We're reading about multivariate testing, designing effective notifications, patterns of visual behavior and the creation of visual hierarchies, the benefit of revealing passwords on input screens, and a decidedly mystical approach to user experience design.
What are you reading?
One way to improve digital products is to gain a deep understanding of how users interact with them. There are numerous ways to do this, and one of the most effective and instructional is multivariate testing. In this post, the authors—Tyler Fisher and Livia Labate of NPR’s Visuals Team—describe how they used multivariate testing to figure out how best to get readers to take action at the end of a visual story.
How quickly do you respond when your phone rings or vibrates? The quicker your reaction, the more effective the trigger or cue was. By using psychology to properly time cues while making them intriguing, designers “can build notifications that people look forward to engaging with.”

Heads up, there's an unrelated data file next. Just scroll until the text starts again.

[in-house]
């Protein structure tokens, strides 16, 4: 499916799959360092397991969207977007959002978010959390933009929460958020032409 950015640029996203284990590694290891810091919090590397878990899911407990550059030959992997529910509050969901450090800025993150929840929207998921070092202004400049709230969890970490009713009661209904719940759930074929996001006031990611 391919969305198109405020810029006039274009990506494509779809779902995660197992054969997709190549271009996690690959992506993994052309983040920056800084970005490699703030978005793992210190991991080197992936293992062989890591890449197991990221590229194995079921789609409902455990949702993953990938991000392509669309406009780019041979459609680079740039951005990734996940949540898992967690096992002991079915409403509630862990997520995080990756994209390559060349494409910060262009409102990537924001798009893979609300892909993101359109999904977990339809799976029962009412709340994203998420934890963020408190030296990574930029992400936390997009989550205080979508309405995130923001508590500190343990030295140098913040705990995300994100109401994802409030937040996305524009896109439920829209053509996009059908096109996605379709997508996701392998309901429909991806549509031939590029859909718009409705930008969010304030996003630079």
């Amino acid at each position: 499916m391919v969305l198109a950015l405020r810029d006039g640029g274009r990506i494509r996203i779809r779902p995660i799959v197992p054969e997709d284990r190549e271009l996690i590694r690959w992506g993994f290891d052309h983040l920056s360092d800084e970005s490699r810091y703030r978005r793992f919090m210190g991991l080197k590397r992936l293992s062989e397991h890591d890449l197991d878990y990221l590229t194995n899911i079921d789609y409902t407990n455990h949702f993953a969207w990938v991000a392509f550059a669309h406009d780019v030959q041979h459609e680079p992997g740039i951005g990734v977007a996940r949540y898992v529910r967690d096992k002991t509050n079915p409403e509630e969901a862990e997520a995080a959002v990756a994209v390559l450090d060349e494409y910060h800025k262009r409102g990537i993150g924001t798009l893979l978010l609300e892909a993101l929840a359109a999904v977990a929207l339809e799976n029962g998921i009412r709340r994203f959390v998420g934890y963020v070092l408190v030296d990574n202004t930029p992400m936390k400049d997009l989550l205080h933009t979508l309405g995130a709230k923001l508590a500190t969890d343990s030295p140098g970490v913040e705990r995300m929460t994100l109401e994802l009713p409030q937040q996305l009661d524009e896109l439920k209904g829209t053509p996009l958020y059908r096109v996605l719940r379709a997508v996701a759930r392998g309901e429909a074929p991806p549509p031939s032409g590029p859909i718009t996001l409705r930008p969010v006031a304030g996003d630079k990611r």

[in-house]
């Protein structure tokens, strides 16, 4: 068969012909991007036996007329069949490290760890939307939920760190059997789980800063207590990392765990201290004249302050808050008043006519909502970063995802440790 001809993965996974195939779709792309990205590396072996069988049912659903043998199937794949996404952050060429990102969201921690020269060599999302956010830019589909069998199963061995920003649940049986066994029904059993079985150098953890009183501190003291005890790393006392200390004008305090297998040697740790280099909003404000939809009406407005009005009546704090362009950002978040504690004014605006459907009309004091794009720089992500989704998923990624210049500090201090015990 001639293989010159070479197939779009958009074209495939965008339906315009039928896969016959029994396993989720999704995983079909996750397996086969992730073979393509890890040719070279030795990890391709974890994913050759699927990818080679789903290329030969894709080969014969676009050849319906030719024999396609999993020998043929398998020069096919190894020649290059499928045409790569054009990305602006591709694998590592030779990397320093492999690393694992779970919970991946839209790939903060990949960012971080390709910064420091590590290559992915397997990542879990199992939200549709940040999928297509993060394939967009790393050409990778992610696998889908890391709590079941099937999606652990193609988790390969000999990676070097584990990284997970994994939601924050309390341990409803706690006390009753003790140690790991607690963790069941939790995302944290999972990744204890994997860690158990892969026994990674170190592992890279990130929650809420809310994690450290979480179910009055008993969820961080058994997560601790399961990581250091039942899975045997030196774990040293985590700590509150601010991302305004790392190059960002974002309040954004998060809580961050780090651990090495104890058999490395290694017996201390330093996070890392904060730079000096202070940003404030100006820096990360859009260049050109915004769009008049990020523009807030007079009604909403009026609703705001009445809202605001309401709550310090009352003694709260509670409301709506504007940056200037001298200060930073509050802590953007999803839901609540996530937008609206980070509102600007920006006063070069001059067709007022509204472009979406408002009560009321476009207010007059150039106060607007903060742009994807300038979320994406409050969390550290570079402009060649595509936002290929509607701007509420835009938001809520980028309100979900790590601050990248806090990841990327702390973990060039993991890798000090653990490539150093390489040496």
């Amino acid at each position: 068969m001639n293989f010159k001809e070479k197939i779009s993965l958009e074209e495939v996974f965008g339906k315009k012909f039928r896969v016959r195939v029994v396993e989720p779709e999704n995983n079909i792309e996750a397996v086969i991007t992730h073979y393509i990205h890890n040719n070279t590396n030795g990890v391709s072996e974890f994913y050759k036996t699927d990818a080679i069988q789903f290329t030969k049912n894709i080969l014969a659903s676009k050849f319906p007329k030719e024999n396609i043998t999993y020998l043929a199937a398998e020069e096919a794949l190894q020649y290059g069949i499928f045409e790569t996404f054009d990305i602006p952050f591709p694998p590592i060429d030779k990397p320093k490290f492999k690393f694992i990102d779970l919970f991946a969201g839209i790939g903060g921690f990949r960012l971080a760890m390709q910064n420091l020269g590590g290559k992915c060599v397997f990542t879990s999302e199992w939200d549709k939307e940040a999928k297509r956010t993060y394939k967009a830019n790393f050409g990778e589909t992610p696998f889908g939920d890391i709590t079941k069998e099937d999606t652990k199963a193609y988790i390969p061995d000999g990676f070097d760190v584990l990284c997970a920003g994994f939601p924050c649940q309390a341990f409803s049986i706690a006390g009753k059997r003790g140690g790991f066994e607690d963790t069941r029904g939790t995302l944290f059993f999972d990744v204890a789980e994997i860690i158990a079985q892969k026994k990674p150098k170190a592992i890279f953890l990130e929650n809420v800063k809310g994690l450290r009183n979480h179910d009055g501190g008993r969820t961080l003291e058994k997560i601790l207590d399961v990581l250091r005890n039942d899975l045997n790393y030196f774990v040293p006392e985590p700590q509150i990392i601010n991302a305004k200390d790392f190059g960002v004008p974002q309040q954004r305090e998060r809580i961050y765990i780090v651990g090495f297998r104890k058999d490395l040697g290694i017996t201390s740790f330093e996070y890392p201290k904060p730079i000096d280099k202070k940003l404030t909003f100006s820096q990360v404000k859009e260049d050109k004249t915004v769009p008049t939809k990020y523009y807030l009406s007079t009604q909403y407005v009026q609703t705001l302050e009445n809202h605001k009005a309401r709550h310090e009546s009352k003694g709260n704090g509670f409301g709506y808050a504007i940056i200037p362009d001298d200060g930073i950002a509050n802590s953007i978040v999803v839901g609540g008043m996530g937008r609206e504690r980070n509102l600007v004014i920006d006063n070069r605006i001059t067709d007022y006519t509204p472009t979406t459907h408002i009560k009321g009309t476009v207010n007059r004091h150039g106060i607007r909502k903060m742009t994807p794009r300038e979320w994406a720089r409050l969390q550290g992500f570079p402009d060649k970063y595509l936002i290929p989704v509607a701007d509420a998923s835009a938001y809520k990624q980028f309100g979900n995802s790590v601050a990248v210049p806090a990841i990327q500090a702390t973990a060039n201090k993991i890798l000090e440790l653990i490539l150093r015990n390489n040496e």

According to this post by author Jerry Cao, the majority of humans follow two basic patterns when looking at a web page: the “F-Pattern” (used mostly for text) and the “Z-Pattern” (for visual layouts). Cao argues here that designers should pay attention to these established patterns when creating a visual hierarchy for their designs.
Until engineers develop more secure ways to ensure that what should be private stays private, we’ll be stuck with using passwords, despite their many limitations. One way to help people remember their passwords, according to Luke Wroblewski, and relieve the common frustration of typing in the wrong one, is to show, rather than obscure, the password on the familiar password entry screen.
“This article aims to present an overview of the [Jewish] mystical process of creation and principal of co-creation and to illustrate how it can guide bringing digital product ideas into reality.” As one commenter noted, this post is “endearingly bonkers.” And, that’s ok with us.